An Ethical Evaluation of Peer-to-Peer File Swapping
The last few years has seen an explosion in the use of the Internet as a means for exchanging, free of charge, digital media by way of Peer-to-Peer (P2P) file sharing technologies. Initially, the practice was primarily limited to the swapping of music, in the form of MP3 files. The pervasiveness of broadband, the advent of newer file types, and the creation of more sophisticated technologies has subsequently made possible the exchange of other types as well – including movies, television shows and software. Again, for free.
In this paper, we will explore the ethical considerations of this practice as it relates to Intellectual Property (IP) – whether protected by copyright law or not. We will concentrate primarily on music, but where appropriate, other media will be considered, as many of the issues are common across the different types.
Taking a global perspective, one must keep in mind that the term “copyright” is not universally defined, accepted, or enforced. We must therefore use the term with the United State’s definition as a basis. However, absent U.S. law, we must also consider the creator’s intent as it relates to the distribution and use of his or her work. This exploration will lead us to a universal position – one that claims that the wide-scale, free exchange of Intellectual Property by means of P2P technology is unethical.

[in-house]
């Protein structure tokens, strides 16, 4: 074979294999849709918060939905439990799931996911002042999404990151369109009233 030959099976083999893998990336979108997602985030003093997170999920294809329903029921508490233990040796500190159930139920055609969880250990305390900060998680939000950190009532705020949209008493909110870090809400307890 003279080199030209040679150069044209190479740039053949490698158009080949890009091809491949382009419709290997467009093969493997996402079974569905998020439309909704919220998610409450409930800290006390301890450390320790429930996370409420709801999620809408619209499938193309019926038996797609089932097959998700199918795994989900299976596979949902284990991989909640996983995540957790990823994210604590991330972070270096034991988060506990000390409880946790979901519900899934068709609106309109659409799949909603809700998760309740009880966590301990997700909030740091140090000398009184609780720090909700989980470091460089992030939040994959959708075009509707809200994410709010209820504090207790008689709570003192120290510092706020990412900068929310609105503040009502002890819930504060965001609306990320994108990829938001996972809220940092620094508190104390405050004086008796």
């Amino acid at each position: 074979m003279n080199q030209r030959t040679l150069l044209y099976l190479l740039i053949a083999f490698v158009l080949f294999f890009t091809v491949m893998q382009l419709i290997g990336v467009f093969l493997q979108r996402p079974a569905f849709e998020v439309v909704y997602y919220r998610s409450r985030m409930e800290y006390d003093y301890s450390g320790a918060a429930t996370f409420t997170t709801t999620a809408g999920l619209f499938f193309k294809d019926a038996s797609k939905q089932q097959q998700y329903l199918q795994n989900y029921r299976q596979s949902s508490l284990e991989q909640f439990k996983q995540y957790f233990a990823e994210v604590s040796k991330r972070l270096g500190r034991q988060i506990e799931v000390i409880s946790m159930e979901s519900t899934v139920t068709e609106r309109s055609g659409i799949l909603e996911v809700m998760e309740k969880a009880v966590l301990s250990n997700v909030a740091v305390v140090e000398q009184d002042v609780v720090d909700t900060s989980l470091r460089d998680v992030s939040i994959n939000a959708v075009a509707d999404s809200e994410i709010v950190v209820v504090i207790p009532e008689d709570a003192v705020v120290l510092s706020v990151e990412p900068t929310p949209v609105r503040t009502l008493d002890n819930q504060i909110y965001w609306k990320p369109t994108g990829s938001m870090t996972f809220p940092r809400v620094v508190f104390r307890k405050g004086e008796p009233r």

The P2P model gained wide scale notoriety with the success of Napster in late 1999. Almost overnight, P2P and Napster became household words. There are essentially two variations of the P2P model – the Napster model and the Gnutella model. Both follow the fundamental principle of P2P sharing – individual hosts interact with one another when transmitting information. Intermediary servers have no role – information does not pass through them and the files are not stored there. This is an important aspect because it means there’s no central authority controlling what is transmitted where – ultimately, only the user’s hosts are involved in the transfer transaction.
There is one key distinction between the two models. Napster does store a listing of what users are sharing which files and provides the appropriate client connection points. This is to facilitate searching – users wishing to know who has what simply ask the Napster server. The Napster server searches it’s own index on behalf of the user. When a file of interest is located, the Napster server provides the connection points and the peer hosts engage in conversation.
Gnutella’s model has no such central directory or index server. Instead, Gnutella (and others) builds a web of hosts, each communicating with one another – not only when it comes time to transmit files, but search requests as well. Therefore, it is argued, this model merely contributes to user interaction with one another and plays no role when it comes to the file being...